Elizabethan Theatre Conventions

Historically, Elizabethan theatre refers to plays performed in England during the reign of Queen Elizabeth I (1558-1603). Students of theatre often forget Shakespeare was not the only playwright during this time (somewhat understandable when they hear the term “Shakespearean drama” so regularly). Shakespeare’s contemporaries included the likes of Christopher Marlowe, Ben Jonson, Thomas Dekker, Thomas Kyd, Thomas Heywood and Robert Greene. These and other playwrights also wrote and performed their plays in England during the reign of Elizabeth I. Many of the conventions used in public performances of Elizabethan plays were so recognisable, today Elizabethan theatre is not only referred to as a specific period in theatre history, but also as a theatre style.


Here are some of the more identifiable acting and staging conventions common to Elizabethan theatre:


Hamlet’s “To be or not to be…” is literature’s most famous soliloquy. This popular Elizabethan convention is a literary or dramatic technique in which a single character talks aloud inner thoughts to him or herself, but not within earshot of another character. Typically, a soliloquy is lengthy with a dramatic tone.


The aside existed in Shakespeare’s times, but happily continued into the melodramas of the 19th century many years later. An aside is a convention that usually involves one character addressing the audience “on the side”, offering them valuable information in relation to the plot or characters that only the audience is privy to. The audience now feels empowered, knowing more about the events on stage than most of the characters do.

Boys Performing Female Roles

Acting in Elizabeth’s England was frowned upon my many in society as a profession unsuitable for women, as it was rough and rowdy instead of genteel. As a result, women were not legally permitted to act on the English stage until King Charles II was crowned in the year 1660 (even though women were already acting in various European countries in Commmedia dell’Arte plays for some years). Shakespeare and his contemporaries therefore had no choice but to cast young boys in the roles of women, while the men played all the male roles on stage.


Existing before Elizabethan England and also outliving it, the masque was normally performed indoors at the King or Queen’s court. Spoken in verse, a masque involved beautiful costumes and an intellectual element appropriate for the mostly educated upper class. Masques were allegorical stories about an event or person involving singing, acting and dancing. Characters wore elaborate masks to hide their faces.


Eavesdropping was a dramatic technique that sat neatly between a soliloquy and an aside. Certain characters would strategically overhear others on stage, informing both themselves and the audience of the details, while the characters being overheard had no idea what was happening. This convention opened up opportunities for the playwright in the evolving plot.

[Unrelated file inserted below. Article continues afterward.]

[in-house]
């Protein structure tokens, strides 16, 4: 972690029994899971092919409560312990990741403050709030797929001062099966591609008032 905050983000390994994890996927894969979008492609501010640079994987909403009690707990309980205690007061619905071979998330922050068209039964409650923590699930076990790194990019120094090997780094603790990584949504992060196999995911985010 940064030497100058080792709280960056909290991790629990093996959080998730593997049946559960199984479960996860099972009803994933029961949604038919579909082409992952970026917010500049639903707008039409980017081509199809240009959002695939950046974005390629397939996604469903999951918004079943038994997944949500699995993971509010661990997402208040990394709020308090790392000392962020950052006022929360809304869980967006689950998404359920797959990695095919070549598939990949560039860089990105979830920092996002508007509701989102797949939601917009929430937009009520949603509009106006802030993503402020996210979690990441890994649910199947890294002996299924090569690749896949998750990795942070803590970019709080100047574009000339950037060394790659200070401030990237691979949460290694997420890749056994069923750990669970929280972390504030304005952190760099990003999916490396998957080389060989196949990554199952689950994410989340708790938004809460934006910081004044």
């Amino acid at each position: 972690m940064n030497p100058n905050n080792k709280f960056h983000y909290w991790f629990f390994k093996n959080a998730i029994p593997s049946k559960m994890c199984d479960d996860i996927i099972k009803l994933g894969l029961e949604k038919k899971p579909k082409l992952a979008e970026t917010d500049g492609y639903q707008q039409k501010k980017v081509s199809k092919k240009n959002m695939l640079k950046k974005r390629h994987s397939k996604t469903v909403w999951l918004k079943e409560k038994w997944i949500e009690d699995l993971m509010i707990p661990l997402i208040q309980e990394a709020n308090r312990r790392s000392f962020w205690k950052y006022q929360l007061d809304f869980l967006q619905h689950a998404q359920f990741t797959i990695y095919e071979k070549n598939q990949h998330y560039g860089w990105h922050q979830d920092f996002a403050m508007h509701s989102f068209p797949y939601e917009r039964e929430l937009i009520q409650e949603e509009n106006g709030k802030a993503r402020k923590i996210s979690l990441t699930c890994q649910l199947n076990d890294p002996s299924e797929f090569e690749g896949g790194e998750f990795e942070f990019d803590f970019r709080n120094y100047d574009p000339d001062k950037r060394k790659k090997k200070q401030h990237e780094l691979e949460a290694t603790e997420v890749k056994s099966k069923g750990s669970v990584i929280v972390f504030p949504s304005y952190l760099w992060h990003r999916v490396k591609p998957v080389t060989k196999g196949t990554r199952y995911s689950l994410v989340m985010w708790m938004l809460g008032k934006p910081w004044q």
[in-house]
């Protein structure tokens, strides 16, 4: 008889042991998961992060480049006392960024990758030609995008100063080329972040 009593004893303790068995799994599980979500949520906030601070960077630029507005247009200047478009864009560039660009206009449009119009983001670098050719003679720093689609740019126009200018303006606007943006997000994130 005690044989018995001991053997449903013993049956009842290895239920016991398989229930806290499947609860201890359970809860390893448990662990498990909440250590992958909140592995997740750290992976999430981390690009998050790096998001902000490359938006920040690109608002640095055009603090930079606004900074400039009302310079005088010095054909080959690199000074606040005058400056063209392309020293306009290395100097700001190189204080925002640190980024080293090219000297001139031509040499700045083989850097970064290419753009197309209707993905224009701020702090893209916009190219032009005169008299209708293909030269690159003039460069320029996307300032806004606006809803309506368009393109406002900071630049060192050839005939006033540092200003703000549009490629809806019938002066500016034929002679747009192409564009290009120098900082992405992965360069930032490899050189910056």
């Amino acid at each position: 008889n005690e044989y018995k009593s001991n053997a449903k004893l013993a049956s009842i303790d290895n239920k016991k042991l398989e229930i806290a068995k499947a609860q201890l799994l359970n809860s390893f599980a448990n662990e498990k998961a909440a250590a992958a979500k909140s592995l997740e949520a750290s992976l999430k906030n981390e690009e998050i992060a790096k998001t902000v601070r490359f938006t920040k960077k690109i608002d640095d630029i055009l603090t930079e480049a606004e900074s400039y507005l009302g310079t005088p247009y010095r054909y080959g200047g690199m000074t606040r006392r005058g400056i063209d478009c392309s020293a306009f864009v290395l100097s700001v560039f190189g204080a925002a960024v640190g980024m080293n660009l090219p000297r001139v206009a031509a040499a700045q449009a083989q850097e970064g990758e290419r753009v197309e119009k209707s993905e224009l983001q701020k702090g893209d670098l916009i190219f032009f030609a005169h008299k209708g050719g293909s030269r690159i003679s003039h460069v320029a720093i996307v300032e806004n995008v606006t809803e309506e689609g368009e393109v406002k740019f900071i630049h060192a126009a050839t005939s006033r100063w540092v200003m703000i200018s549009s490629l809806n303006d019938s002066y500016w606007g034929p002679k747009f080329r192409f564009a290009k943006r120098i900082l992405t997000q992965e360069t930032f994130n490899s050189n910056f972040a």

Presentational Acting Style

It is generally agreed by scholars Elizabethan acting was largely presentational in style. Plays were more overtly a “performance” with clues the actors were aware of the presence of an audience instead of completely ignoring them as part of their art. Movements and gestures were more stylised and dramatic than one might ordinarily expect in a modern naturalistic or realistic drama, speech patterns were heightened for dramatic effect, and the use of conventions such as the aside, prologue, epilogue and word puns directly connected characters to the audience watching. The aside, the prologue, the soliloquy and the epilogue were all variations on a characters’ direct address to the audience when staged.



Elizabethan plays commonly consisted of dialogue that was poetic, dramatic and heightened beyond that of the vernacular of the day. While often the lower class characters’ speech was somewhat colloquial (prose), upper class characters spoke stylised, rhythmic speech patterns (verse). Shakespeare took great care in composing dialogue that was sometimes blank (unrhymed), but at other times rhyming (couplets) and often using five stressed syllables in a line of dialogue (iambic pentameter).

Play Within A Play

This Elizabethan convention was a playwriting technique used by Shakespeare and others that involved the staging of a play inside the play itself. It was not a flimsy convention, but rather one that was used judiciously and with purpose. One of the most famous examples of this convention occurs in Hamlet, when the title character is convinced his uncle Claudius murdered his father for the throne. So Hamlet organises an out-of-town troupe of performers to attend one evening and perform a play before King Claudius that involves the same plot line as the events in the larger play (murder of a King), but in a different setting … all to let Claudius know Hamlet is on to him!